Tiempo Santo, or Holy Time, is when god comes down off his pedestal and cannot see the sins of man. On Good Friday, after acknowledging the crucifixion of Christ, the townspeople begin a festival of decadence where, since Jesus is gone, all sins cannot be seen until he rises again on Easter Sunday. The small, anonymous Andean village is quite isolated from the rest of the country and therefore no one knows what goes on and all traffic in and out is cut off. There are orgies, robberies, murders, and rapes as there are no rules and god’s eye is nowhere to be seen. Madeinusa (2005), centers on this fictional festival.
The film is one of the first made in Peru to use both Quechua and Spanish languages. Director Claudia Llosa’s tale centers on two people. First is Salvador played by Carlos de la Torre, a man from Lima, a grungy backpacker type with mediocre acting skills gets caught in the town as no transportation goes in and out and has no way to leave while the festival ensues. The city officials don’t want him to see what goes on, so they lock him in the town jail, though an attractive young girl lets him out. No one seems to care as he wanders through the festivities and observes the oddities going on. The second is Madeinusa played by Magaly Solier. She is the daughter of the town mayor and considered a chosen girl. Madeinusa’s mother ran away and in the loss her father has become unusually attracted to her. As you would expect, the two characters fall in love but the circumstances of the bizarre festival make the story follow a strange turn.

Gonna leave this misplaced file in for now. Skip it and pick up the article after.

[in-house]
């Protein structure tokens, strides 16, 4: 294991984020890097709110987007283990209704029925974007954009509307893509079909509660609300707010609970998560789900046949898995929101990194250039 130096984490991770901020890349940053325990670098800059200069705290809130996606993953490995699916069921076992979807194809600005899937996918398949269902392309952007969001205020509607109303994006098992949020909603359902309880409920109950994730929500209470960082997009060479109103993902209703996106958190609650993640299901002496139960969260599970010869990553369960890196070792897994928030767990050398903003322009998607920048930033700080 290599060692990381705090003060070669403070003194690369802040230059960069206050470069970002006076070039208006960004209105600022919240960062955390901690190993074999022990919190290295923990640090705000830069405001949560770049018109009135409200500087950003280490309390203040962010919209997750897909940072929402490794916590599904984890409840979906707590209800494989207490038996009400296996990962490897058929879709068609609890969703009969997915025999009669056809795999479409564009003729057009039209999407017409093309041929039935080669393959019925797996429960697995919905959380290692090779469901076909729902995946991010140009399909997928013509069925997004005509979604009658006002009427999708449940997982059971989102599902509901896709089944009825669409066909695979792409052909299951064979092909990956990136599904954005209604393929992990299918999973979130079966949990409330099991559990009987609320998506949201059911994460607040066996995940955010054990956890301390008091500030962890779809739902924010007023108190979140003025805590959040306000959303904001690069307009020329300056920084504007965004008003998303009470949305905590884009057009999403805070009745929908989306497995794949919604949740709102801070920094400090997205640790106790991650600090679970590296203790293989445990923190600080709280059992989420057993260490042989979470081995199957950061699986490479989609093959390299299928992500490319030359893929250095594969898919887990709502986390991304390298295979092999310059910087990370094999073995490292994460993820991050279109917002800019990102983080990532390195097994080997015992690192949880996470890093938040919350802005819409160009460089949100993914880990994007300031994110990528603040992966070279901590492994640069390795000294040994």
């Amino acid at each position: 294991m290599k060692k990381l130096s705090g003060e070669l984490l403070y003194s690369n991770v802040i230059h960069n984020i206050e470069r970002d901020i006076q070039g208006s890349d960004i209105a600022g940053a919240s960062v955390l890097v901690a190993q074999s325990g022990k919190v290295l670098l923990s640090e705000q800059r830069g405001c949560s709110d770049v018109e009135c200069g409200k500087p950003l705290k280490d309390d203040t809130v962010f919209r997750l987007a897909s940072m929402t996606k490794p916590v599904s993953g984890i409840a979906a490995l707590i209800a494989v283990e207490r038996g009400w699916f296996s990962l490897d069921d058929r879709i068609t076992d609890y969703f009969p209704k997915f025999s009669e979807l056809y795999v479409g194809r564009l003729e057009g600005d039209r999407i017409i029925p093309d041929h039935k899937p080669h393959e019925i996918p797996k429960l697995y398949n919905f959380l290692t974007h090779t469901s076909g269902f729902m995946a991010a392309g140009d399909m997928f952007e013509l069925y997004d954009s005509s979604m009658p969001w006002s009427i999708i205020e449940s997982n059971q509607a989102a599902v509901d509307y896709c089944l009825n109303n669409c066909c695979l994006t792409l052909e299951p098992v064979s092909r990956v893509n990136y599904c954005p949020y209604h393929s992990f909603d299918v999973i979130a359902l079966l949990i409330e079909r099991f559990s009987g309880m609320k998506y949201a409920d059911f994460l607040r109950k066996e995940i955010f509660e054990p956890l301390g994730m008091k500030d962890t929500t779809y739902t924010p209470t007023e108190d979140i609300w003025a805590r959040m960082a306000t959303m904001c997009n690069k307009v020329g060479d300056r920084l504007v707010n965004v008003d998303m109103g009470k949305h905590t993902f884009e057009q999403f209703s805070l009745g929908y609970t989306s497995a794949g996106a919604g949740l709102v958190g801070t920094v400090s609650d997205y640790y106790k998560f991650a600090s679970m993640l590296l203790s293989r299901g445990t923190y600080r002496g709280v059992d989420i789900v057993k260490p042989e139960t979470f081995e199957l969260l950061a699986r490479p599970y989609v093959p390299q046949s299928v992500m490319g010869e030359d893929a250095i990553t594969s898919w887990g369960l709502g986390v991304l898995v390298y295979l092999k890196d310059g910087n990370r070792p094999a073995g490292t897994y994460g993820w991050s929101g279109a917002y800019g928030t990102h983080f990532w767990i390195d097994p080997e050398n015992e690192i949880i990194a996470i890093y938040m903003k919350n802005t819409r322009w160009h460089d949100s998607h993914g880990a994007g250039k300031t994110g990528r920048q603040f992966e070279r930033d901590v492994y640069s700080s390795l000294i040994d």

Writer and photographer Nicholas Gill is the editor/publisher of New World Review. He lives in Lima, Peru and Brooklyn, New York. His work has appeared in publications such as the New York Times, Los Angeles Times, CondeNast Traveler, National Geographic Traveler, Afar, and Penthouse. Visit his personal website (nicholas-gill.com) for more information.